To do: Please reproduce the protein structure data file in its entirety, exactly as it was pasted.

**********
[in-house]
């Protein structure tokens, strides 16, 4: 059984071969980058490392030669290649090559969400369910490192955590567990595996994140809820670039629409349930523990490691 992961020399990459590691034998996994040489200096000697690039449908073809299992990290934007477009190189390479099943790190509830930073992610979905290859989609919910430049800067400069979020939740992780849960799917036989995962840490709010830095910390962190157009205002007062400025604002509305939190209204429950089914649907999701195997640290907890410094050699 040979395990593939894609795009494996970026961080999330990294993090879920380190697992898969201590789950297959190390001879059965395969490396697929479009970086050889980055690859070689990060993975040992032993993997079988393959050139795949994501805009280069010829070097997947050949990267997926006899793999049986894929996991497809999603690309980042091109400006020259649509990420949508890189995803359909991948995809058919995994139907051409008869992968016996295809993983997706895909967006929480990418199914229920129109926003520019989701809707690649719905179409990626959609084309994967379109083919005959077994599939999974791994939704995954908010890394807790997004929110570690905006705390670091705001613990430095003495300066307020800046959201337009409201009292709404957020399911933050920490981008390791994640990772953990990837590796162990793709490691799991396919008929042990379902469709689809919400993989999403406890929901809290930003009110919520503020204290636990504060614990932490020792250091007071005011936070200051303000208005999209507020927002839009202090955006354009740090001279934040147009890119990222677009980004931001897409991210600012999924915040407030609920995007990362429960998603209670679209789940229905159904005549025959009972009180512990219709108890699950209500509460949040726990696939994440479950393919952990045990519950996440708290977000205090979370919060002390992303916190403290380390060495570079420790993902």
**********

[in-house]
């Protein structure tokens, strides 16, 4: 059984071969980058490392030669290649090559969400369910490192955590567990595996994140809820670039629409349930523990490691 992961020399990459590691034998996994040489200096000697690039449908073809299992990290934007477009190189390479099943790190509830930073992610979905290859989609919910430049800067400069979020939740992780849960799917036989995962840490709010830095910390962190157009205002007062400025604002509305939190209204429950089914649907999701195997640290907890410094050699 040979395990593939894609795009494996970026961080999330990294993090879920380190697992898969201590789950297959190390001879059965395969490396697929479009970086050889980055690859070689990060993975040992032993993997079988393959050139795949994501805009280069010829070097997947050949990267997926006899793999049986894929996991497809999603690309980042091109400006020259649509990420949508890189995803359909991948995809058919995994139907051409008869992968016996295809993983997706895909967006929480990418199914229920129109926003520019989701809707690649719905179409990626959609084309994967379109083919005959077994599939999974791994939704995954908010890394807790997004929110570690905006705390670091705001613990430095003495300066307020800046959201337009409201009292709404957020399911933050920490981008390791994640990772953990990837590796162990793709490691799991396919008929042990379902469709689809919400993989999403406890929901809290930003009110919520503020204290636990504060614990932490020792250091007071005011936070200051303000208005999209507020927002839009202090955006354009740090001279934040147009890119990222677009980004931001897409991210600012999924915040407030609920995007990362429960998603209670679209789940229905159904005549025959009972009180512990219709108890699950209500509460949040726990696939994440479950393919952990045990519950996440708290977000205090979370919060002390992303916190403290380390060495570079420790993902």